By Barr. Muhammad Shamsuddeen Ubale
On the ground that Abba Kabir Yusuf was not qualified to contest the election because his name was allegedly not submitted by the party 30 days to the primary election, the tribunal accepted the respondent’s contention in their preliminary objection to the effect that this ground is an internal affair of the party and mainly a pre-election matter in respect of which the tribunal has no jurisdiction. The court then proceeded to hold that even if the evidence before the court proves the failure to submit the name as alleged by the petitioners, the court had no power to make pronouncement in that respect. Consequently, ground was struck out for want of jurisdiction.
The second ground is that the election was invalid by reason of non-compliance with the provisions of the Electoral Act, 2022, in over 300 polling units. To prove this case, the petitioners called only 31 or 32 witnesses 30 among whom were Polling Unit agents of only 30 of the affected Polling Units. The law as held in a plothera of authorities is that to prove non compliance in several Polling Units, the petitioner is under a duty to call witnesses from each of the Polling Units who saw the non compliance first hand. Despite the reiteration of the above provisions in Obi v INEC and Atiku v INEC, the Kano tribunal shut its eyes the doctrine of judicial precedent and held that it will rely on the documents dumped on the court, investigate same at its Chambers and made findings in respect thereto. The court on its own analysed the documents and held that all the Polling Units in respect of which the petitioner complained must be cancelled, and the number of PVCs collected in the Polling Units is 231,843. The tribunal instead of making a pronouncement of inconclusive, considering that the margin between the candidates is less than 231,843, just kept quite on that. It should be noted that the tribunal did not advert its mind to the foundational position of the law of ‘he who assert must prove’ and went ahead to believe that whatever was presented before it by APC was true, and need not be validated by credible witnesses.
The greatest error is from the tribunal’s determination of ground 3 of the petition which alleges that the 2nd respondent was not elected by valid lawful votes at the election.the petitioner’s contention here was that there were several ballot papers that were not stamped, signed or dated for which reason they alledged that the votes are invalid. As a preliminary point, it should be noted that the petitioners did not plead the number of ballots affected by the alleged non complaince. The law is that parties are bound by their pleadings.
Section 63 of the Electoral Act provides that;
“(1) Subject to subsection (2), a ballot paper which does not bear official mark prescribed by the Commission shall not be counted.
(2) If the returning officer is satisfied that a ballot paper which does not bear the official
mark was from a book of ballot papers which was furnished to the presiding officer
of the polling unit in which the vote was cast for use at the election in question, he or she shall, notwithstanding the absence of the official mark, count that ballot paper.”
The petitioners called only one Dr Harbau who alleged that he is an expert, and that he analysed the ballot papers and discovered that they were unsigned, undated or unstamped or affected by a combination of two or more of these. However, the written statement on oath of this witness was filed long afyer hearing had commenced, and not along with the petition as mandated by the Electoral Act and the case of Obi v Inec decided 2 weeks ago. Instead of discountenancing the oath of the witness, the court believed him line hook and sinker. There is no evidence from the Petitioner that any of the ballot papers were rejected by the respective preciding officers, or the collation officers. There is therefore the presumption that they were believed by the officials as having emanted from INEC. Similarly in Boni v Muazu (2004) 16 NWLR PT. 900, the Court of Appeal held that to prove ballot votes stuffing, it is the duty of the petitioners not only to produce the ballot papers allegedly stuffed, they must also produced the particular ballot boxes in which the ballots were stuffed, and same must be demonstrated before the court by bringing out the ballot papers from the boxes and counting them before the court to establish the claim. This did not happen. The court still went ahead to unilaterally cancelled the votes, namely 165,763 belonging to the 2nd respondent. With this cancellation, the margin between the parties is 36,766, with Gawuna leading. However, since the court earlier held that the number of collected PVCs in the cancelled polling units is 231,843, the only conclusion is to declare the election inconclusive. The court shut its eyes to this legal position and declared Gawuna, who is not a party in the proceedings, a winner of the election. In the determination of grounds 2 and 3 of the petition, the tribunal refused to follow the precedent in Obi v INEC, Atiku v INEC, AYETOLA V INEC, BONI V MUAZU and several other decisions decided by the superior court. This decision is indeed one of a kind!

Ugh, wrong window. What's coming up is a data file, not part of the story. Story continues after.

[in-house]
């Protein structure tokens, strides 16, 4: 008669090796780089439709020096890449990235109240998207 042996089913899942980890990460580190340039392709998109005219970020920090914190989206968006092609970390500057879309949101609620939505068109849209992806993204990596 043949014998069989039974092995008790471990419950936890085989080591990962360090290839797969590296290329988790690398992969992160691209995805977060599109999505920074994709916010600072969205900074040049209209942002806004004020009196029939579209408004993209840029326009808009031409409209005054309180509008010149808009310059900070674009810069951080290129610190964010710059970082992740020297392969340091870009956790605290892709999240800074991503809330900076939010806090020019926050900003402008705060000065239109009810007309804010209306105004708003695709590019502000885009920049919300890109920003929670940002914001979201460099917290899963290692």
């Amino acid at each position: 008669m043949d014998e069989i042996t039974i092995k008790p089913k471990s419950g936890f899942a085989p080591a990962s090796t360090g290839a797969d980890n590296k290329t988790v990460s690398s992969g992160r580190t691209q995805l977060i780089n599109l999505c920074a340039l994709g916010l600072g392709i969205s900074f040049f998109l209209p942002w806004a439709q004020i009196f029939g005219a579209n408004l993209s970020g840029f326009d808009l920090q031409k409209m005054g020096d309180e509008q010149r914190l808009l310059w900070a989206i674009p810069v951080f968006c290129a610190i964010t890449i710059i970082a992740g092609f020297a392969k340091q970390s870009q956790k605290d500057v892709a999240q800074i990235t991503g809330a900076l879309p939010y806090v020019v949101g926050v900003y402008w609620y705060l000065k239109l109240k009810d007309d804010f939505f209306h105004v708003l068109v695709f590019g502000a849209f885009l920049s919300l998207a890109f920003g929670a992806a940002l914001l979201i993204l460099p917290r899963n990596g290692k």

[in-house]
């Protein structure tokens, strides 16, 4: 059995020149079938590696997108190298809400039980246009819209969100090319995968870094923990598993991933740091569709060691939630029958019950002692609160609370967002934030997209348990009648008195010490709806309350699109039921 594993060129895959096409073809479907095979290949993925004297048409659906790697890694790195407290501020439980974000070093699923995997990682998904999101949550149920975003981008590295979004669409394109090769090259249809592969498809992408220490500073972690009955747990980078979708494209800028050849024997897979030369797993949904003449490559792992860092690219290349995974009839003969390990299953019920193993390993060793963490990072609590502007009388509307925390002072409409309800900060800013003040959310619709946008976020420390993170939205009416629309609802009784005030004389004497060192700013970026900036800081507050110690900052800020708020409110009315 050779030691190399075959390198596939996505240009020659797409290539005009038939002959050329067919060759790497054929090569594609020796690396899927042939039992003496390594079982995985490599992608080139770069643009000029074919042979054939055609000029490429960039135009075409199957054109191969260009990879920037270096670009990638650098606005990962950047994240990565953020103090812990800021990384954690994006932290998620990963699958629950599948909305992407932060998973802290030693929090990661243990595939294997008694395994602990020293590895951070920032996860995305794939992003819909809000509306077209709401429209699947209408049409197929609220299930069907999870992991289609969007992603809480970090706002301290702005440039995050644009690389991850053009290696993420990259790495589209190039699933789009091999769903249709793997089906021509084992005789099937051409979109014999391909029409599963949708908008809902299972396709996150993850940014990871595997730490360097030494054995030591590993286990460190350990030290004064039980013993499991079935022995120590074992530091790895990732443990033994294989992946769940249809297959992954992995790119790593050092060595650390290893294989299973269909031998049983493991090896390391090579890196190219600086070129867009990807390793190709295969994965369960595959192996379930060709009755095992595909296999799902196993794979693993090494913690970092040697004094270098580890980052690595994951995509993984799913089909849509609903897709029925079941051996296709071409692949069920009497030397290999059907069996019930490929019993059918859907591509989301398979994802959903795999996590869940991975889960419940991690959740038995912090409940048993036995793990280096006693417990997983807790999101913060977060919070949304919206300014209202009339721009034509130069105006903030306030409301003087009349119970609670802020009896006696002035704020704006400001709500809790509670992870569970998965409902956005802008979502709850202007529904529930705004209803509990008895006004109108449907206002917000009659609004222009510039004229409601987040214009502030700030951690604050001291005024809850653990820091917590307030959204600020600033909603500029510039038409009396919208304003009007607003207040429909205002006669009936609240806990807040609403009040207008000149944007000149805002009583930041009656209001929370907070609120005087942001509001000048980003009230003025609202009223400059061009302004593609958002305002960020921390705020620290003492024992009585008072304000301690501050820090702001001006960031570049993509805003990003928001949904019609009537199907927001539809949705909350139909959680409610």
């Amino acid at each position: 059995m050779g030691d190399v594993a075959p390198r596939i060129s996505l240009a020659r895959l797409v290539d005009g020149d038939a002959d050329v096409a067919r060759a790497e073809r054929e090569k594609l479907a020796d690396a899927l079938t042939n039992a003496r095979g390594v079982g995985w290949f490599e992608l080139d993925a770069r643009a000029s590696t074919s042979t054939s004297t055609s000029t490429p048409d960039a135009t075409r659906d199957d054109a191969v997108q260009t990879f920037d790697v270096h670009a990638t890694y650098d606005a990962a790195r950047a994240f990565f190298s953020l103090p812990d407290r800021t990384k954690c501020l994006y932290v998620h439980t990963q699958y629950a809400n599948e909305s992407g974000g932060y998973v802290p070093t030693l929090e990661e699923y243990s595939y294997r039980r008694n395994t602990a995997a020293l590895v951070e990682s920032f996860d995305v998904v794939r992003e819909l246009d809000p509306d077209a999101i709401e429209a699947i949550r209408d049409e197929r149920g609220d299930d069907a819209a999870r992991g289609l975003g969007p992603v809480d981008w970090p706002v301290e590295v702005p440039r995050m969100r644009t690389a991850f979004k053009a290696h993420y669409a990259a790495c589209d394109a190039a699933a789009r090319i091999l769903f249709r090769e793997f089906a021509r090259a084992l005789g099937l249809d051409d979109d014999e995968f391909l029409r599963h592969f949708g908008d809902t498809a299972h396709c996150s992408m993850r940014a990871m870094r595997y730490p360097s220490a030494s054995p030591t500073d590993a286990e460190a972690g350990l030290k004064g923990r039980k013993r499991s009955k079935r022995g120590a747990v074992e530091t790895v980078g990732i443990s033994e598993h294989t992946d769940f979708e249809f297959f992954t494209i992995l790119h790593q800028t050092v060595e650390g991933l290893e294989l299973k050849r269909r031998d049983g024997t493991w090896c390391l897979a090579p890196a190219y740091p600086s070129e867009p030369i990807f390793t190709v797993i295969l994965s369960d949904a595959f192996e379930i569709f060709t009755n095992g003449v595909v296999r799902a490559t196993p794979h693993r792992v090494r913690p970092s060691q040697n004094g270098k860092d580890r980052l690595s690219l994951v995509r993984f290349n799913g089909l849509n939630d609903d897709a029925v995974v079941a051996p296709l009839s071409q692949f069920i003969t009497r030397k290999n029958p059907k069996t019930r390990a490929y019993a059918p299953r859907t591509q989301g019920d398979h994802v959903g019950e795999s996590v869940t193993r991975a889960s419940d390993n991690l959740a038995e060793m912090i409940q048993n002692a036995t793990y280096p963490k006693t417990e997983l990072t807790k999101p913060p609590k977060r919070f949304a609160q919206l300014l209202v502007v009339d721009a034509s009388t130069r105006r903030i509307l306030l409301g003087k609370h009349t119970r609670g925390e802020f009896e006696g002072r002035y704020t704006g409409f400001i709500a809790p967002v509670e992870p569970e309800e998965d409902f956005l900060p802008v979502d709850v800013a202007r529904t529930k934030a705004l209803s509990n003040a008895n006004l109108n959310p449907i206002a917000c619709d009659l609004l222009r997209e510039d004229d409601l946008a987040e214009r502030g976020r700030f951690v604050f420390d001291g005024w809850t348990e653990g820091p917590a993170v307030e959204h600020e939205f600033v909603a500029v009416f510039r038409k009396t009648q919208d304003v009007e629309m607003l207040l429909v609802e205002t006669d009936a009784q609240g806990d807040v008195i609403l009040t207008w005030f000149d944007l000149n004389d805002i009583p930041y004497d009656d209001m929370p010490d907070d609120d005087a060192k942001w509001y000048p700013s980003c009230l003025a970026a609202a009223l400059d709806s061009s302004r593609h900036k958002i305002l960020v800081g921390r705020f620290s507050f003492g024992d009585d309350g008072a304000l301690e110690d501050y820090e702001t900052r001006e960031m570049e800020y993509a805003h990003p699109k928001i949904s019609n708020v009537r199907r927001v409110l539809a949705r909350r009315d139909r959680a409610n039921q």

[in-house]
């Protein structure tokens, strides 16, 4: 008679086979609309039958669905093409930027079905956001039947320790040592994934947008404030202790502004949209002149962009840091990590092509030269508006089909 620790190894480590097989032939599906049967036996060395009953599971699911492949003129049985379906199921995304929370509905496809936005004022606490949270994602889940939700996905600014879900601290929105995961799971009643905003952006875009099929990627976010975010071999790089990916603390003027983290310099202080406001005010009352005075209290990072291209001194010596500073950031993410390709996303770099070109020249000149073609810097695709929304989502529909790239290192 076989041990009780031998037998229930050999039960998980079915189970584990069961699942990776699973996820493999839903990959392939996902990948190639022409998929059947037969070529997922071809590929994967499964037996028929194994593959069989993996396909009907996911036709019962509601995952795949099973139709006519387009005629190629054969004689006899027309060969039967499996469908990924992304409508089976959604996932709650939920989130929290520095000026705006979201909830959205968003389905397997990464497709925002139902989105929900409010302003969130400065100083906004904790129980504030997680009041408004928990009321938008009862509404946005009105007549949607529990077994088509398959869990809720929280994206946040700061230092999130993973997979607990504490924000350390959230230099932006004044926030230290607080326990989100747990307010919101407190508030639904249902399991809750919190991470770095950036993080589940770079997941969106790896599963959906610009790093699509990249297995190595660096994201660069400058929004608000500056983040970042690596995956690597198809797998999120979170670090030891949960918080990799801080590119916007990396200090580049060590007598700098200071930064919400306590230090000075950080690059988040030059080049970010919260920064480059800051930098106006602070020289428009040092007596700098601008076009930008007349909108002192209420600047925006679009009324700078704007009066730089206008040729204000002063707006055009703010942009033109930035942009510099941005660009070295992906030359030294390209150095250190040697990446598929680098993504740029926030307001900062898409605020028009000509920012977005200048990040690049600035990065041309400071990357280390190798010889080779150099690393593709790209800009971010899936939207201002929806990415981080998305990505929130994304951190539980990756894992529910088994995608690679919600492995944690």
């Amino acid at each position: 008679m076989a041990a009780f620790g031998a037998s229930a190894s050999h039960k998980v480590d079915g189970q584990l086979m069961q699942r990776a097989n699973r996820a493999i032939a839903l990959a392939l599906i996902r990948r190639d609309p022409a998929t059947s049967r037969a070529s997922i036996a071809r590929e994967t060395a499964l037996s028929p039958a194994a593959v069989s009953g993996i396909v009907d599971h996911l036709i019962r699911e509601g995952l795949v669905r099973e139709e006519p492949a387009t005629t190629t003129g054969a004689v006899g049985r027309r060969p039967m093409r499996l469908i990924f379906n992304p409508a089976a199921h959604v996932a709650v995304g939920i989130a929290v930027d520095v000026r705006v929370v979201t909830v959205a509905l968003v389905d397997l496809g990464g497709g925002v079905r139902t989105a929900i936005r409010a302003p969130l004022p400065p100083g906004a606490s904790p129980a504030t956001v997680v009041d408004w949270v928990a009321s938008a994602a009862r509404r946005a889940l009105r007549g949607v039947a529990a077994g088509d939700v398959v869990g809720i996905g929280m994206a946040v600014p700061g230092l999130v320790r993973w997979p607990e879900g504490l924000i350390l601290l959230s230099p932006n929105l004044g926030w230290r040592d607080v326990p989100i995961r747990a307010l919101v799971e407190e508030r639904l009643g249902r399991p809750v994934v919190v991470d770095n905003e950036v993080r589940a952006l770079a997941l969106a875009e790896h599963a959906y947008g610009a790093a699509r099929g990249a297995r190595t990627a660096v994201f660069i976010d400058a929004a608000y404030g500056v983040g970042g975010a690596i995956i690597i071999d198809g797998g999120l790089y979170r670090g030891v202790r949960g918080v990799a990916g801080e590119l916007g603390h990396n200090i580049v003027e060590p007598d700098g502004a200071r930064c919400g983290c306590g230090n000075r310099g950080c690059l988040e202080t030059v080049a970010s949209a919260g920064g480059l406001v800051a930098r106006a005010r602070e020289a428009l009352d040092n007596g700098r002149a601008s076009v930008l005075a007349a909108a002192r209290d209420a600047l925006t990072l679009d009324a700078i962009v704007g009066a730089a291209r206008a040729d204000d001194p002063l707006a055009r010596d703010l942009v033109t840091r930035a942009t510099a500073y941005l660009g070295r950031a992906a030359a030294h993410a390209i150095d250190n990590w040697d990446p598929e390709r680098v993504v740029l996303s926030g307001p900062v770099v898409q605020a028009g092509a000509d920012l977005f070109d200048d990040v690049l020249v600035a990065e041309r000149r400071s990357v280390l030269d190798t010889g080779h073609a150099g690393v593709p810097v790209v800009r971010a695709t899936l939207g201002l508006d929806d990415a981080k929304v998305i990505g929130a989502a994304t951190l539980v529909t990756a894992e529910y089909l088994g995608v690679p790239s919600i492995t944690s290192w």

The Election Tribunal is a court of first instance amd this decision can be tested at the Court of Appeal and the Supreme Court. I am of the form view that when this matter goes to the appellate courts, the courts will set aside the decision for not having been made in obeisance to the decisions of the apex court on similar facts.